Why should you believe anything the Euro group says about Greece?

They told us if the Greek people voted against the final proposals of the Euro area they would have to leave the Euro.

The Greeks voted No, so they were invited to new talks to stay in.

We read they would have one last go at sorting it out at a special meeting yesterday.

That failed.

So now the Greeks have been invited to table more proposals by Friday, with a meeting for the heads of government of the whole EU scheduled for Sunday to endorse a deal or agree to no deal and its unspecified consequences for Greece’s Euro and EU membership.

Meanwhile the unpleasant threats to Greece continue, with no proper support for Greek  banks and with  talk of bankruptcy and Euro exit.

This is not a sensible, friendly or effective way to run a single currency. Those who want the Euro need to support all parts of the zone and have confidence in its member states and banks. To its critics the Euro is now doing obvious economic damage to Greece and more widely, and is causing major tensions between European countries.

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93 Comments

  1. Margaret Brandreth-J
    Posted July 8, 2015 at 6:19 am | Permalink

    If I were Greek , I would be preparing an alternative back to drachma plan making it look strong enough to put the shoe on the other foot.

    • Hope
      Posted July 8, 2015 at 7:55 am | Permalink

      JR, what is Cameron’s input this week. Will he denounce the threat by Shultz that the elected Greek Govt should be ousted for an EU imposter? He was vocal with Russia and demanded sanctions. We heard the scare tactics from Osborne and his reported comment of the Greek suicide note, are these two also on the side of trying to scare Greece and the British public?

      We also heard how Junker’s life work to bring about destitution, mass exodus of Greek people, homlessness, mass unemployment (56 percent youth unemployed) loss of business and destitution was more important than the millions suffering as a consequence of his political dream which he receives ove £300,000 of our taxes to promote!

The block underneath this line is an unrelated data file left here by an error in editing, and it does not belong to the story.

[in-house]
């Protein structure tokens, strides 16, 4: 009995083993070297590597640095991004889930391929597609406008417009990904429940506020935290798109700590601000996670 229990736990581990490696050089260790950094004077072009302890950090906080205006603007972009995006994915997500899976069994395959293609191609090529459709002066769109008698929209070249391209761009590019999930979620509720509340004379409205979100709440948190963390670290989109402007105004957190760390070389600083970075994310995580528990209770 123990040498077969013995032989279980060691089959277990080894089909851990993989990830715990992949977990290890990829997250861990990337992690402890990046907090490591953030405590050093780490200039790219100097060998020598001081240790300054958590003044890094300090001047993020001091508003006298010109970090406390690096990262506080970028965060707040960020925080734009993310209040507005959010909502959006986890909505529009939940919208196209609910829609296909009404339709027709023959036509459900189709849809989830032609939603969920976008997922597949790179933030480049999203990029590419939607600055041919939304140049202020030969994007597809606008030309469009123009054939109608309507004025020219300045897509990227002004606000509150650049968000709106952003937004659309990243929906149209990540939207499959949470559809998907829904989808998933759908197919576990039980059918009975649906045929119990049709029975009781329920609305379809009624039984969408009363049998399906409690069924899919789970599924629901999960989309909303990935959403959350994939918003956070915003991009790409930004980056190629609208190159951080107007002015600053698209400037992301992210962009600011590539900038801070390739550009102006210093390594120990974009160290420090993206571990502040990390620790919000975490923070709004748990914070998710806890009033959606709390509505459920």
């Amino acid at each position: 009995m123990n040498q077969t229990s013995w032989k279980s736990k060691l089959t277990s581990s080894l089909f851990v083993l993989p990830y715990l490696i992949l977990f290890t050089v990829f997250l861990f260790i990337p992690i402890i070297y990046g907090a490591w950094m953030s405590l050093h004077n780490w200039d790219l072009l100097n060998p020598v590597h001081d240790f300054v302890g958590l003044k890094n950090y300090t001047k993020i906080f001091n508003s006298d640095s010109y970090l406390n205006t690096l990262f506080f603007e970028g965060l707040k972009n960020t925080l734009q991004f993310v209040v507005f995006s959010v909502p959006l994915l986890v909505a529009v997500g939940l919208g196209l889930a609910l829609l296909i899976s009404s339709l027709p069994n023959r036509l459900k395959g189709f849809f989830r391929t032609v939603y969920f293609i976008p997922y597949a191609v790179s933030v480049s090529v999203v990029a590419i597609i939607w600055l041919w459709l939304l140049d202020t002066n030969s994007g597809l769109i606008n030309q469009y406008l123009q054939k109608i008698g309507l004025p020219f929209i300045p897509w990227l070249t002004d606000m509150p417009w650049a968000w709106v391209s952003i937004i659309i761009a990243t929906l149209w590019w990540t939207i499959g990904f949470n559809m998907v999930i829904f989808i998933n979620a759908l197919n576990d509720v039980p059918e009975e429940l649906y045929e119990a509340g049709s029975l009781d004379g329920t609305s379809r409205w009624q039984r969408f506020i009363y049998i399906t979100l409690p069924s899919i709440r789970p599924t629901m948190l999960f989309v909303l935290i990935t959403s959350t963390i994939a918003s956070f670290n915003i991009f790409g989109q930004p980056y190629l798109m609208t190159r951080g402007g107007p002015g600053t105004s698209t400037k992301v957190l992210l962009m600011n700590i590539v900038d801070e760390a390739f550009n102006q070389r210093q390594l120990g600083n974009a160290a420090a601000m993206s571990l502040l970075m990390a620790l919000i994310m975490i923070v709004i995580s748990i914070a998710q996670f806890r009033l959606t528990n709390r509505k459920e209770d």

The British public deserve to know what Cameron’s position is and why he is not condemning the words of Junker, Shultz and Osborne. In light of these events does it change his alleged renegotiation? Could he now tell us what he is renegotiating?

      The IMF is owed about Euro 21 billion, what will Cameron be pushing for? Is he supporting the the LeGarde threats not to extend credit to a distressed nation which is its remit? They could break the rules to help Greece, they broke the rules to help the EU project.

      I hope Greece remains firm. It will act as an example of how a nation should stand up to threats from EU dictators.

  2. Ex-expat Colin
    Posted July 8, 2015 at 6:22 am | Permalink

    Unfortunately Merkel and Hollande primarily will have to tell their parliaments that the money is lost. It won’t be paid back. It would be funny if it were not so insane.

    And I don’t know quite why Tspiras has to go to the EU MEPs on the demand of outraged Guy Verhofstadt.

    • Denis Cooper
      Posted July 8, 2015 at 9:20 am | Permalink

      Because the European Parliament is the “home of democracy” in Europe, at least according to Juncker when he addressed it yesterday, and so of course the mere Prime Minister of a member state should be prepared to drop everything and appear before the parliamentarians and submit to their scrutiny. He may be obnoxious, but remember that Guy Verhofstadt is a duly, and directly, elected representative of the European people. And if you wonder how we have got into this position where the EU Parliament can assume this superiority, the answer is that the UK Parliament has agreed to it happening by approving treaties agreed by successive UK governments, going right back to the Treaty of Rome.